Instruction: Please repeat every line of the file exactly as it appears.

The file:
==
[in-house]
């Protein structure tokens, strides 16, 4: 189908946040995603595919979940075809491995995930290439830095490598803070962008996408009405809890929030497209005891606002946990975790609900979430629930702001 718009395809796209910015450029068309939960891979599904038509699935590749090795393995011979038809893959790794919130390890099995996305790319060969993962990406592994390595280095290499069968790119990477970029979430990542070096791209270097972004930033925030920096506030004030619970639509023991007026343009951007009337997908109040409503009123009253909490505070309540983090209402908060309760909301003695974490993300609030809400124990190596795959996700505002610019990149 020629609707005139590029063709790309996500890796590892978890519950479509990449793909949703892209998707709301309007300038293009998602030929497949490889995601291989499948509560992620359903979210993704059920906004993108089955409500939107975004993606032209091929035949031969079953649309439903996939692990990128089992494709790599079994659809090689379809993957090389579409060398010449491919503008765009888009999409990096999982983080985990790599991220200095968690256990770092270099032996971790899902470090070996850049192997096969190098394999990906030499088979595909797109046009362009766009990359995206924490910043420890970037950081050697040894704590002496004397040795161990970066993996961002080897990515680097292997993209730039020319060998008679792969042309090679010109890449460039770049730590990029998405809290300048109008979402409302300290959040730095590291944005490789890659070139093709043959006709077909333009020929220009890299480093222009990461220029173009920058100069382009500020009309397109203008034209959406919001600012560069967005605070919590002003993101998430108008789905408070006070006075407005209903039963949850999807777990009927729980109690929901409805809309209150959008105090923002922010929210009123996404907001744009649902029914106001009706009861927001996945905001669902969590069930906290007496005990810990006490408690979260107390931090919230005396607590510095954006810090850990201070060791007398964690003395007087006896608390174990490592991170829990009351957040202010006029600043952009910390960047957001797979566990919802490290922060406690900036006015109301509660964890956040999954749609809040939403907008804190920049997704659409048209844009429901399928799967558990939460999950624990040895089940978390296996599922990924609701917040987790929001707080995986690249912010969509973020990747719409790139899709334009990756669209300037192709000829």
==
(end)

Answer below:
[in-house]
């Protein structure tokens, strides 16, 4: 189908946040995603595919979940075809491995995930290439830095490598803070962008996408009405809890929030497209005891606002946990975790609900979430629930702001 718009395809796209910015450029068309939960891979599904038509699935590749090795393995011979038809893959790794919130390890099995996305790319060969993962990406592994390595280095290499069968790119990477970029979430990542070096791209270097972004930033925030920096506030004030619970639509023991007026343009951007009337997908109040409503009123009253909490505070309540983090209402908060309760909301003695974490993300609030809400124990190596795959996700505002610019990149 020629609707005139590029063709790309996500890796590892978890519950479509990449793909949703892209998707709301309007300038293009998602030929497949490889995601291989499948509560992620359903979210993704059920906004993108089955409500939107975004993606032209091929035949031969079953649309439903996939692990990128089992494709790599079994659809090689379809993957090389579409060398010449491919503008765009888009999409990096999982983080985990790599991220200095968690256990770092270099032996971790899902470090070996850049192997096969190098394999990906030499088979595909797109046009362009766009990359995206924490910043420890970037950081050697040894704590002496004397040795161990970066993996961002080897990515680097292997993209730039020319060998008679792969042309090679010109890449460039770049730590990029998405809290300048109008979402409302300290959040730095590291944005490789890659070139093709043959006709077909333009020929220009890299480093222009990461220029173009920058100069382009500020009309397109203008034209959406919001600012560069967005605070919590002003993101998430108008789905408070006070006075407005209903039963949850999807777990009927729980109690929901409805809309209150959008105090923002922010929210009123996404907001744009649902029914106001009706009861927001996945905001669902969590069930906290007496005990810990006490408690979260107390931090919230005396607590510095954006810090850990201070060791007398964690003395007087006896608390174990490592991170829990009351957040202010006029600043952009910390960047957001797979566990919802490290922060406690900036006015109301509660964890956040999954749609809040939403907008804190920049997704659409048209844009429901399928799967558990939460999950624990040895089940978390296996599922990924609701917040987790929001707080995986690249912010969509973020990747719409790139899709334009990756669209300037192709000829």